Becoming a Dealer?

Jeff Lelko

Active Member
Hi all,

Lately I've been tossing around the idea of becoming a dealer for a handful of brands that I commonly buy/rent/use. I own my company (a real LLC), and while sales wouldn't be my primary focus I'm sure I can pick up a few leads here and there in addition to myself. I know that brands vary significantly in terms of initial buy-in, annual sales, and saturation of dealers, but to those here who are equipment dealers along with actually working production, is it worth it?

Chauvet would be one of my first potential ventures, and knowing that we have both dealers and even company reps posting here - any words of wisdom you're willing to share publicly?

Thanks!
-Jeff
 

TimMc

Well-Known Member
Premium Member
Hi Jeff-

From the audio side, "it depends" on the brand and how seriously they take their dealer protection and saturation. One "not USA 3 letter brand" will set up a dealer across the street from you if they have a mail drop address somewhere else. We gave that one up. Some brands are very adamant about your hitting annual purchase commitments (Harman, QSC). Last time we were Crown dealers the annual was well into six figures. If you do installs, you can hit those numbers but at retail? Uh... probably not.

LX? Not my side of the warehouse... but I know Chauvet is good about not flooding a territory with dealers and having very good support for their dealer network.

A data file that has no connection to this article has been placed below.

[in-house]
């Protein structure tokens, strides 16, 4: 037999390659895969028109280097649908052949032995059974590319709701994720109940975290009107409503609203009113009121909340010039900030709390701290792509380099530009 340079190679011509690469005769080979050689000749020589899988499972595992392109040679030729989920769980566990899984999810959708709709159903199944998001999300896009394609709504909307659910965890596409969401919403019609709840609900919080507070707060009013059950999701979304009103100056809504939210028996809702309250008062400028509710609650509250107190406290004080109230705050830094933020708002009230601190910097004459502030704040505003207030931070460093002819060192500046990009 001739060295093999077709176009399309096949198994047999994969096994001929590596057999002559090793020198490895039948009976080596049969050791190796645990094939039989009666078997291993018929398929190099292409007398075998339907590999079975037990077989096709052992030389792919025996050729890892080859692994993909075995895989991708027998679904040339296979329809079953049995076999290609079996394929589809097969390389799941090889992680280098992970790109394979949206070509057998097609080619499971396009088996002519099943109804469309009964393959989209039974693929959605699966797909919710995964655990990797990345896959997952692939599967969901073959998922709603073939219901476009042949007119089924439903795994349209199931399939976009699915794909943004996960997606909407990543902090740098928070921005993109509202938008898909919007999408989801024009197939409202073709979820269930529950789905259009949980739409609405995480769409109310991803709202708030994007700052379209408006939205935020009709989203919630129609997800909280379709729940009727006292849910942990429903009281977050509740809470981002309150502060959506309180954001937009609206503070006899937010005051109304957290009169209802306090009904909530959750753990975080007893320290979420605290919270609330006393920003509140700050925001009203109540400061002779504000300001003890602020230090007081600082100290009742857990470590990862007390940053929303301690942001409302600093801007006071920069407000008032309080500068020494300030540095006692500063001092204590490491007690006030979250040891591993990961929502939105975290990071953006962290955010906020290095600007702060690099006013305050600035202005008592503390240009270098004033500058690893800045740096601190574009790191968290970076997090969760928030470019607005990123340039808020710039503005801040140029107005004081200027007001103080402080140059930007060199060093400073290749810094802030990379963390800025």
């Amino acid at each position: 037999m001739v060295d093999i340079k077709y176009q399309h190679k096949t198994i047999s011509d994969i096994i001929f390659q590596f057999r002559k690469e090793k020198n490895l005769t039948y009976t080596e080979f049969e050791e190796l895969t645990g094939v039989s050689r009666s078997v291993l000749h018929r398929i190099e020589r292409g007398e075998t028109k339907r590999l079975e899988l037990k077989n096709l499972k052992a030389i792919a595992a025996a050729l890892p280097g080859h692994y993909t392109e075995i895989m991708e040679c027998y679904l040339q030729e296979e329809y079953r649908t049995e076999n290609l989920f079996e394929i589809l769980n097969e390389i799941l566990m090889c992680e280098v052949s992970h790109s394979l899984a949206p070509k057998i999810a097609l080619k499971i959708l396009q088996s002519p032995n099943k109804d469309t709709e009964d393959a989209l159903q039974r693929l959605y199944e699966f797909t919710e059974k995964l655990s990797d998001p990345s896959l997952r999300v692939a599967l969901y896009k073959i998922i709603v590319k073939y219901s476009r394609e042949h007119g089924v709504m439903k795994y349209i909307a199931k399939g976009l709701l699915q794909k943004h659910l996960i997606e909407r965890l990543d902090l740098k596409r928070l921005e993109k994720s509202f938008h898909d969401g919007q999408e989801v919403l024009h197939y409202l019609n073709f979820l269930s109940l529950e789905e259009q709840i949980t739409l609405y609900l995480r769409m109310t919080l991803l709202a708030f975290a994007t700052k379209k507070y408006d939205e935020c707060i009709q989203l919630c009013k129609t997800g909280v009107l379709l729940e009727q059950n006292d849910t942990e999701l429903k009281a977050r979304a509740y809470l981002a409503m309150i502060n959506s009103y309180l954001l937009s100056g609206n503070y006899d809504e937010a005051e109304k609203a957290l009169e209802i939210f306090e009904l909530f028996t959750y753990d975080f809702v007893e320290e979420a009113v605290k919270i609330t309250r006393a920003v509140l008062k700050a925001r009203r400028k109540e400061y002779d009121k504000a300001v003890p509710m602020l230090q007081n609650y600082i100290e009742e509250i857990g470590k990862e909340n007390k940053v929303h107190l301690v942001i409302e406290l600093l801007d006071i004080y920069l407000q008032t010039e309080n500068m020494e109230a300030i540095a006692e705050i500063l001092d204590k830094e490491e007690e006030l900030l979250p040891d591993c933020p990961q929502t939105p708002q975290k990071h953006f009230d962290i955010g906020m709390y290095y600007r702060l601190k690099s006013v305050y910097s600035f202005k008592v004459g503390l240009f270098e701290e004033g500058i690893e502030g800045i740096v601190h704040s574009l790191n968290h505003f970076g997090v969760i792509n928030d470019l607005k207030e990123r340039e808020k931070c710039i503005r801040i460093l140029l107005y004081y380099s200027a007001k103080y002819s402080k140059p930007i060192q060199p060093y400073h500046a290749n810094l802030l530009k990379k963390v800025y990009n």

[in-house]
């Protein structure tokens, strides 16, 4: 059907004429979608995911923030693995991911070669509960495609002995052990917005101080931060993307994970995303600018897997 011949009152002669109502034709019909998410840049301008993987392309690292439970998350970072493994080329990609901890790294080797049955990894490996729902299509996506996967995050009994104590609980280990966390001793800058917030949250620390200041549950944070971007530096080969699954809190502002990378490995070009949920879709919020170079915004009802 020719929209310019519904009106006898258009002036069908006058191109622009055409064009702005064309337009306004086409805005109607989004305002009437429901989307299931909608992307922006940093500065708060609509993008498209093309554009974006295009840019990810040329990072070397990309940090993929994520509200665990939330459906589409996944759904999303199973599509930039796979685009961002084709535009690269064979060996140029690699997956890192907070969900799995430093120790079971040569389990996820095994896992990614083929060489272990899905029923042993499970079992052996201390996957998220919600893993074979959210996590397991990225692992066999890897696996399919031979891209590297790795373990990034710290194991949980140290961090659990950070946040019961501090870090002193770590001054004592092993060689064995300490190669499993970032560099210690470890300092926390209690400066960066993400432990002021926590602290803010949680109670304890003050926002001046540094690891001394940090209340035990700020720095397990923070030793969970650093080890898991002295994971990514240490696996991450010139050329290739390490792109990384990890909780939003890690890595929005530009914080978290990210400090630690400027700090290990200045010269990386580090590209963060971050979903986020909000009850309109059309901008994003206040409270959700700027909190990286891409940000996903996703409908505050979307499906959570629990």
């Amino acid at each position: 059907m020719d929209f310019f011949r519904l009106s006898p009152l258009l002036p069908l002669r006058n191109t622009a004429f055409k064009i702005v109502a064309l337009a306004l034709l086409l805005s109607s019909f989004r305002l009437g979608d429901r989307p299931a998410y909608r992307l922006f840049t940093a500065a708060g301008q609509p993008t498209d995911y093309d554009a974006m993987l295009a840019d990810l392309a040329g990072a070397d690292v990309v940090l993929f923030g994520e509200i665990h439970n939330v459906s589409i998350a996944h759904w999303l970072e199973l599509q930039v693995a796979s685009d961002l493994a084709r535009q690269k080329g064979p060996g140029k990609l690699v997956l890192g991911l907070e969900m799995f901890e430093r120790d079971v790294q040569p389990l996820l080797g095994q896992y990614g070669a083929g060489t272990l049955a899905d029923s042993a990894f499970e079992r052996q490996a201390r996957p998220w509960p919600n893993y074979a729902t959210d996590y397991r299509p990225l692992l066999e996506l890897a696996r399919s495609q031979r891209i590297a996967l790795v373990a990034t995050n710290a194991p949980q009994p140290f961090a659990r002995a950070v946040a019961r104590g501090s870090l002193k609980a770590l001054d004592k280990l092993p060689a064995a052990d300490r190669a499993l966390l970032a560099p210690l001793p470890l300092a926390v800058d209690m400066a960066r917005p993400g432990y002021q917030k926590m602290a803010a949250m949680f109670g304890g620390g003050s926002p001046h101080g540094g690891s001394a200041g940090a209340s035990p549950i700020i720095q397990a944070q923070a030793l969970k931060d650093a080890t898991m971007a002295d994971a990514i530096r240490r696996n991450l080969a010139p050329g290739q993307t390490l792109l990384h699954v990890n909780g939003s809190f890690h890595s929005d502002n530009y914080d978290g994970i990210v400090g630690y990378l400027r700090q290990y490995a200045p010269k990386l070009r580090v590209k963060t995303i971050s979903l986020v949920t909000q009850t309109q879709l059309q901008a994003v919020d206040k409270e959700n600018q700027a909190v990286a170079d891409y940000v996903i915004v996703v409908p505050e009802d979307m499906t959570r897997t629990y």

JohnD

Well-Known Member
Fight Leukemia
Over at the other forum there seem to be quite a few smaller providers who are also dealers. Mike Pyle comes to mind as perhaps the largest.
Then there are quite a few who only handle a few lines. So it does work for some.
 

TimMc

Well-Known Member
Premium Member
Over at the other forum there seem to be quite a few smaller providers who are also dealers. Mike Pyle comes to mind as perhaps the largest.
Then there are quite a few who only handle a few lines. So it does work for some.
Mike is a full time dealer, not a noize boi supplementing his gig income with retail sales (although he may have started that way).

The lesson to be learned is that the brands you see *everyone* a dealer for... means they'll set up anyone as a dealer, including your competitors. Just something to think about if one is serious about doing some pro audio retail. From PSW take a look at Jamin Lynch, who set up a "real" pro audio store and found that most of what he had wasn't retail-friendly. You'll sell 20x cheesy powered speakers for each 'quality' unit. I think he quietly closed his store a couple years before the pandemic becasue he couldn't/didn't wish to compete with Banjo Depot for the low end sales.
 

JohnD

Well-Known Member
Fight Leukemia

Jeff Lelko

Active Member
Thanks for the input John and Tim. I've been a customer of Mike's many times and think I bought some dimmers from Mr. Lynch back in the day.